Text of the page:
The farm that they called Hougoumont was down in front of us, and all the morning we could see that a terrible fight was going on there, for the walls and the windows and the orchard hedges were all flame and smoke, and there rose such shrieking and crying from it as I never heard before. It was half burned down, and shattered with balls, and ten thousand men were hammering at the gates; but four hundred guardsmen held it in the morning and two hundred held it in the evening, and no French foot was ever set within its threshold. But how they fought, those Frenchmen! Their lives were no more to them than the mud under their feet. There was one--I can see him now--a stoutish ruddy man on a crutch. He hobbled up alone in a lull of the firing to the side gate of Hougoumont and he beat upon it, screaming to his men to come after him. For five minutes he stood there, strolling about in front of the gun-barrels which spared him, but at last a Brunswick skirmisher in the orchard flicked out his brains with a rifle shot. And he was only one of many, for all day when they did not come in masses they came in twos and threes with as brave a face as if the whole army were at their heels.

So we lay all morning, looking down at the fight at Hougoumont; but soon the Duke saw that there was nothing to fear upon his right, and so he began to use us in another way.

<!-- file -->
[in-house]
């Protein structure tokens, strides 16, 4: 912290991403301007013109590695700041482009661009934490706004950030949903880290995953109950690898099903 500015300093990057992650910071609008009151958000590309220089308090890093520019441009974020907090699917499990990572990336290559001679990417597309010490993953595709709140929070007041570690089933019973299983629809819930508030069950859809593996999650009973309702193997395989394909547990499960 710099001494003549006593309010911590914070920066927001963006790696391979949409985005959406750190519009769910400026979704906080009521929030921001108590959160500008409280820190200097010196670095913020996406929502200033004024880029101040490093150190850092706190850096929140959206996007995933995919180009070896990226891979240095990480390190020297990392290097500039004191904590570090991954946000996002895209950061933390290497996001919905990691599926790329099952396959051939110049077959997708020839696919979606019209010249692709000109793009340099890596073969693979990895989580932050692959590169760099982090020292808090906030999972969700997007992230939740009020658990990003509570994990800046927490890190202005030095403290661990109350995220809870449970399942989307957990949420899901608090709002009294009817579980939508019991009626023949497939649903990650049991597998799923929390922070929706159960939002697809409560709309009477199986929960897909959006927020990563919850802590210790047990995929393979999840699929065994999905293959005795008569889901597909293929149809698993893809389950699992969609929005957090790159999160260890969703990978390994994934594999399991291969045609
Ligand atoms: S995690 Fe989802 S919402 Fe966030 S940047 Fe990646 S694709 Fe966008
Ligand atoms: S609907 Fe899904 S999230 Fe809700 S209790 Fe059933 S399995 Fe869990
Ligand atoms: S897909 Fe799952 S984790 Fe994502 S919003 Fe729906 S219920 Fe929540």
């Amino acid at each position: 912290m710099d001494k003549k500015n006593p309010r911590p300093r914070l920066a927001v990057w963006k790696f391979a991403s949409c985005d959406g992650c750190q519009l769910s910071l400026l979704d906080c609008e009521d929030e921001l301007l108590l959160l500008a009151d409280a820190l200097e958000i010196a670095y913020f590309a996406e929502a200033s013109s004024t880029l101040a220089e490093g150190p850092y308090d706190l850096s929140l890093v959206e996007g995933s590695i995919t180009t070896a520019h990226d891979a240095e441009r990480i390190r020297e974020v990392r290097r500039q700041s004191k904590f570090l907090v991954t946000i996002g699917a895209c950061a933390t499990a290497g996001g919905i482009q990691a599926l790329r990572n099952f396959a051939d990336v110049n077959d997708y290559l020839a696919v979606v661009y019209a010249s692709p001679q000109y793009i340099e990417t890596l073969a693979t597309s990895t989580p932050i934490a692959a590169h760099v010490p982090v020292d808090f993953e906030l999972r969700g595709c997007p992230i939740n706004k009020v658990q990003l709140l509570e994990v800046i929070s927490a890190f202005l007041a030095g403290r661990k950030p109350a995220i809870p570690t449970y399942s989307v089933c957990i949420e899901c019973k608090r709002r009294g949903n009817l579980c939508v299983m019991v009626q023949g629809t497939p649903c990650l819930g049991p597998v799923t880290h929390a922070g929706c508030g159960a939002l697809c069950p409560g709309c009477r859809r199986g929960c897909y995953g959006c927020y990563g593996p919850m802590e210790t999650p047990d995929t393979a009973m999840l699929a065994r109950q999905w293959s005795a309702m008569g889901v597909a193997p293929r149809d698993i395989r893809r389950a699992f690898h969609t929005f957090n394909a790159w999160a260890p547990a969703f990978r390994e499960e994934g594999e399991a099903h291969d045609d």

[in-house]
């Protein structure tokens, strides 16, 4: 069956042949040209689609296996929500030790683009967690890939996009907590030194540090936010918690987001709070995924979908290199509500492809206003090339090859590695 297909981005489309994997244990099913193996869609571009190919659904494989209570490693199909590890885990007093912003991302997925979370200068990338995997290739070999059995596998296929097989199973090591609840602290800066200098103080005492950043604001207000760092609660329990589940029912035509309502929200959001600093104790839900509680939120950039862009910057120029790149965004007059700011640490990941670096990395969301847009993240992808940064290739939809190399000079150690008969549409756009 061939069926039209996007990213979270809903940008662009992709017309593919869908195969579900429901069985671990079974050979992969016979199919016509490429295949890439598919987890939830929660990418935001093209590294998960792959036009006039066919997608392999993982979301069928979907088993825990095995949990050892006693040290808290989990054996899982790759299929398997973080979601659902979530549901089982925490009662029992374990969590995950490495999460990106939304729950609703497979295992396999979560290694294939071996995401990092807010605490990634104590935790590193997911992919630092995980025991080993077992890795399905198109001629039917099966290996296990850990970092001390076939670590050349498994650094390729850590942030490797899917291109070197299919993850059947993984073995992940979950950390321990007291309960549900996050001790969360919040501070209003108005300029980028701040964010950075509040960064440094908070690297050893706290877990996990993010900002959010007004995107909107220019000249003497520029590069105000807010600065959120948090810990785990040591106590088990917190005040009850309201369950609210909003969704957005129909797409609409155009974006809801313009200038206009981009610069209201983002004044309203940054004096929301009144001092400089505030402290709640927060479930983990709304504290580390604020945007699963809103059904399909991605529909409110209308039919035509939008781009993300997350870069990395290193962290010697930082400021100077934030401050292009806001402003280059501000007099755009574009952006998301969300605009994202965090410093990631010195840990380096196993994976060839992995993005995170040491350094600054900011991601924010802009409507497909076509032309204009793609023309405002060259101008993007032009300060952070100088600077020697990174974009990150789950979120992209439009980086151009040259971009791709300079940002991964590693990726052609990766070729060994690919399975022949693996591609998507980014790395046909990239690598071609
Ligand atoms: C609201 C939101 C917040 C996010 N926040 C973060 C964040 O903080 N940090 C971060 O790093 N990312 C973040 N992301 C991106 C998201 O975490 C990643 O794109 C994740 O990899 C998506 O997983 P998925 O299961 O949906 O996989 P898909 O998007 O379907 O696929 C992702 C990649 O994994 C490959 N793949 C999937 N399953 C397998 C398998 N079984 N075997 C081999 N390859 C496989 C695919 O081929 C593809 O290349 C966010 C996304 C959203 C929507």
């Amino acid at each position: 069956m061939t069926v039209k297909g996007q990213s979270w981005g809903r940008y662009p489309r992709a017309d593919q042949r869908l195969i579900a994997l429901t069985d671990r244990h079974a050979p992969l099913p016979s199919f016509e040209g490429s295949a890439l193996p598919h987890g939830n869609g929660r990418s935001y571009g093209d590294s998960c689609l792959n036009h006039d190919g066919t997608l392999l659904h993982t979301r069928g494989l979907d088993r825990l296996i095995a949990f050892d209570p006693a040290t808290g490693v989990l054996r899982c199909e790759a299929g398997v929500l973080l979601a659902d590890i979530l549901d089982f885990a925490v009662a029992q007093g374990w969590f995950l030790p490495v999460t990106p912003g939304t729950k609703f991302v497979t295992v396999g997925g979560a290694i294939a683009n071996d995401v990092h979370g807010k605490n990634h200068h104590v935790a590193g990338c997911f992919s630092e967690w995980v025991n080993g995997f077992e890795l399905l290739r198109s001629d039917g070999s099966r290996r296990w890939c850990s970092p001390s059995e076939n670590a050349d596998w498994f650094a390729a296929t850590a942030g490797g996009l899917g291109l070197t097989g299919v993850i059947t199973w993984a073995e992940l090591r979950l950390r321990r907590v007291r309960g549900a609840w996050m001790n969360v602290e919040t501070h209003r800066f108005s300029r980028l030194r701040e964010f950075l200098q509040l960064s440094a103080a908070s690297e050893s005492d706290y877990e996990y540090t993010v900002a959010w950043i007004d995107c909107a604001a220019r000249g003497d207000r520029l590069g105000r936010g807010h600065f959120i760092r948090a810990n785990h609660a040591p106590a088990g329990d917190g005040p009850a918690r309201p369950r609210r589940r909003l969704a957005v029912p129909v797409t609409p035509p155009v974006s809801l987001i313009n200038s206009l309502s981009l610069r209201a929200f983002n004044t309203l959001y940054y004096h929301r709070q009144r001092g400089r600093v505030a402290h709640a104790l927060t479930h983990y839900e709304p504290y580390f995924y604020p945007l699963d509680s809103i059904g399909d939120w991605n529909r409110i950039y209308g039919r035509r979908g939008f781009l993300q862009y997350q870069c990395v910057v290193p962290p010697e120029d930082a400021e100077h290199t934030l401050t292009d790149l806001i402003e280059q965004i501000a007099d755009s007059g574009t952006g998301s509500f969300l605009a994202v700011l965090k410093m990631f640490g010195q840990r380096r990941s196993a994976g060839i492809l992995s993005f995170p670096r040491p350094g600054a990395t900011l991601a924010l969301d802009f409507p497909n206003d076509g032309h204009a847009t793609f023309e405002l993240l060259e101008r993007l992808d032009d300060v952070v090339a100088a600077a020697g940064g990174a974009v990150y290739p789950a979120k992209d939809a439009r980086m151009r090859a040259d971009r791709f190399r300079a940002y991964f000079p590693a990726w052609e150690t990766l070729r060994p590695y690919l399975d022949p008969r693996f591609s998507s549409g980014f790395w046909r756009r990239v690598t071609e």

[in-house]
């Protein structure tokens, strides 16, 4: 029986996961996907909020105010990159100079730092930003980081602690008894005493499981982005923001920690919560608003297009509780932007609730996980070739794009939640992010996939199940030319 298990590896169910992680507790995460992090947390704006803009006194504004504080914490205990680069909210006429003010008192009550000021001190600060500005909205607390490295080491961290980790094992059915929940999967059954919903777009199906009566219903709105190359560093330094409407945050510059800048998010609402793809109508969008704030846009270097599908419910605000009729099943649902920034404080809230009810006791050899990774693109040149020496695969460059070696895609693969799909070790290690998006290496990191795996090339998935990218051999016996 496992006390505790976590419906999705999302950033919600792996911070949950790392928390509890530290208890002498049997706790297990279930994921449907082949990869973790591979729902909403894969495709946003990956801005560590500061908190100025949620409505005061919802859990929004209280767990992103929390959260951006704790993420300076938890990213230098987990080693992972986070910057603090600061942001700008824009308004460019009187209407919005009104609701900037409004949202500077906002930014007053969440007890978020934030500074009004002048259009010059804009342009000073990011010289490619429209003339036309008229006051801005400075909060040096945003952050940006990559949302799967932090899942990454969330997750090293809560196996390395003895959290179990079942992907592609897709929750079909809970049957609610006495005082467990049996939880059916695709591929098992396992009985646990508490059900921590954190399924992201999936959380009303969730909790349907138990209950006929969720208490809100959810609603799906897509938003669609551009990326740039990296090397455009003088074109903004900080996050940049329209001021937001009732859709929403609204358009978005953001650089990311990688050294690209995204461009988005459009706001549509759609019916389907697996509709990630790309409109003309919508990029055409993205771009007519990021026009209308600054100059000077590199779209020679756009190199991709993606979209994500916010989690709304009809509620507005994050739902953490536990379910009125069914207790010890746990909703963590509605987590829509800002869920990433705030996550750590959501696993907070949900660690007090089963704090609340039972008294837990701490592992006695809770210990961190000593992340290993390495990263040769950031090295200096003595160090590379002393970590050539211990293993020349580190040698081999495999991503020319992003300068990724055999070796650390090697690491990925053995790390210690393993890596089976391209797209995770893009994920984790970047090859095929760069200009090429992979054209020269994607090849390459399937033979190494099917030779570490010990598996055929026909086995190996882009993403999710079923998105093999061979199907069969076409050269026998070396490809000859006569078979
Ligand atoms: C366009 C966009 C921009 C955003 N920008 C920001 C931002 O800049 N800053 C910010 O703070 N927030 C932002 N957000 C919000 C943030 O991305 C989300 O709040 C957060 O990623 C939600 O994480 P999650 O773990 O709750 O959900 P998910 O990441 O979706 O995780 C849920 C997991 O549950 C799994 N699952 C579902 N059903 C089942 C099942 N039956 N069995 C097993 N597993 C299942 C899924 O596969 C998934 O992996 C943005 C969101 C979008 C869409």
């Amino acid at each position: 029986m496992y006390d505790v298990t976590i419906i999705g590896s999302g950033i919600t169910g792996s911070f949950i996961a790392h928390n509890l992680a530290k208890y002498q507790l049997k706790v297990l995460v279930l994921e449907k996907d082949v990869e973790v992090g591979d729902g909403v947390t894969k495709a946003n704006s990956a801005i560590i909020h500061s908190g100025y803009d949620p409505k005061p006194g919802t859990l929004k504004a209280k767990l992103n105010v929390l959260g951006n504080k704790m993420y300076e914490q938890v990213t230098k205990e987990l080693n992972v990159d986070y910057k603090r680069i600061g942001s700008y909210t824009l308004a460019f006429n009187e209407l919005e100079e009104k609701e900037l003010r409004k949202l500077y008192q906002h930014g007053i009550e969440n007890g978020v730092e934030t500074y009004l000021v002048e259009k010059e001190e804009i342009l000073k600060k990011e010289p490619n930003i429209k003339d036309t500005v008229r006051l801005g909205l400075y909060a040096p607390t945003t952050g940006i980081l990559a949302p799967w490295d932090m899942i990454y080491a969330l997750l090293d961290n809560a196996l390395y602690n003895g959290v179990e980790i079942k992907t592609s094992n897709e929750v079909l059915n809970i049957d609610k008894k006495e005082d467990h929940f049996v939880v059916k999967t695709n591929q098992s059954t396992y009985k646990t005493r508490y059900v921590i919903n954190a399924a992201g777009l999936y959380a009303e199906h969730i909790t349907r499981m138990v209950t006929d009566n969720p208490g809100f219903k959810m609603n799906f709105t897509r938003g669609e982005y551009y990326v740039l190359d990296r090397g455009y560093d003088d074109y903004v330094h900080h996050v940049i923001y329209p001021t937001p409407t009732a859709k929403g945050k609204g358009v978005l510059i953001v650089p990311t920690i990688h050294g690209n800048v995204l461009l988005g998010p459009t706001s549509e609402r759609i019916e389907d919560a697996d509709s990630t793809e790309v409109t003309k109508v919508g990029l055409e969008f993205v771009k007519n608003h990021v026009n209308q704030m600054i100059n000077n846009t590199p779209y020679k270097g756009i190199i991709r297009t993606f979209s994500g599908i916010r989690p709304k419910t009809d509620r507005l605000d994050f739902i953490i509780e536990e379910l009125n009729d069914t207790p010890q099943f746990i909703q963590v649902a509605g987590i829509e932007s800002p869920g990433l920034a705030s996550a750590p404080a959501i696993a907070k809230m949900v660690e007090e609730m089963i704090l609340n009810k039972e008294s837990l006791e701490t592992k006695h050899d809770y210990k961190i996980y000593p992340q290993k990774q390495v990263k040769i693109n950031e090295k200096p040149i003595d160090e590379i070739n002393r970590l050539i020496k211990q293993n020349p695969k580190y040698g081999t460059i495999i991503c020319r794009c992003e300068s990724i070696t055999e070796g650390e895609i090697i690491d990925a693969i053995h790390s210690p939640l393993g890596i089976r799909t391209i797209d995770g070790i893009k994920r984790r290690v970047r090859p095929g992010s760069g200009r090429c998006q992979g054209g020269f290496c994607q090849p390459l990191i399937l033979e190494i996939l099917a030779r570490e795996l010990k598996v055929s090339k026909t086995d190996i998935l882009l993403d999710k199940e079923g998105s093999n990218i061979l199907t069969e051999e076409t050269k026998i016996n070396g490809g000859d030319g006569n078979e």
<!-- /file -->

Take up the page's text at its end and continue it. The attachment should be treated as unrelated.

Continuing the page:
The French had pushed their skirmishers past the farm, and they lay among the young corn in front of us popping at the gunners, so that three pieces out of six on our left were lying with their men strewed in the mud all round them. But the Duke had his eyes everywhere, and up he galloped at that moment--a thin, dark, wiry man with very bright eyes, a hooked nose, and big cockade on his cap. There were a dozen officers at his heels, all as merry as if it were a foxhunt, but of the dozen there was not one left in the evening.

"Warm work, Adams," said he as he rode up.

"Very warm, your grace," said our general.

"But we can outstay them at it, I think. Tut, tut, we cannot let skirmishers silence a battery! Just drive those fellows out of that, Adams."

Then first I knew what a devil's thrill runs through a man when he is given a bit of fighting to do. Up to now we had just lain and been killed, which is the weariest kind of work. Now it was our turn, and, my word, we were ready for it. Up we jumped, the whole brigade, in a four-deep line, and rushed at the cornfield as hard as we could tear. The skirmishers snapped at us as we came, and then away they bolted like corncrakes, their heads down, their backs rounded, and their muskets at the trail. Half of them got away; but we caught up the others, the officer first, for he was a very fat man who could not run fast. It gave me quite a turn when I saw Rob Stewart, on my right, stick his bayonet into the man's broad back and heard him howl like a damned soul. There was no quarter in that field, and it was butt or point for all of them. The men's blood was aflame, and little wonder, for these wasps had been stinging all morning without our being able so much as to see them.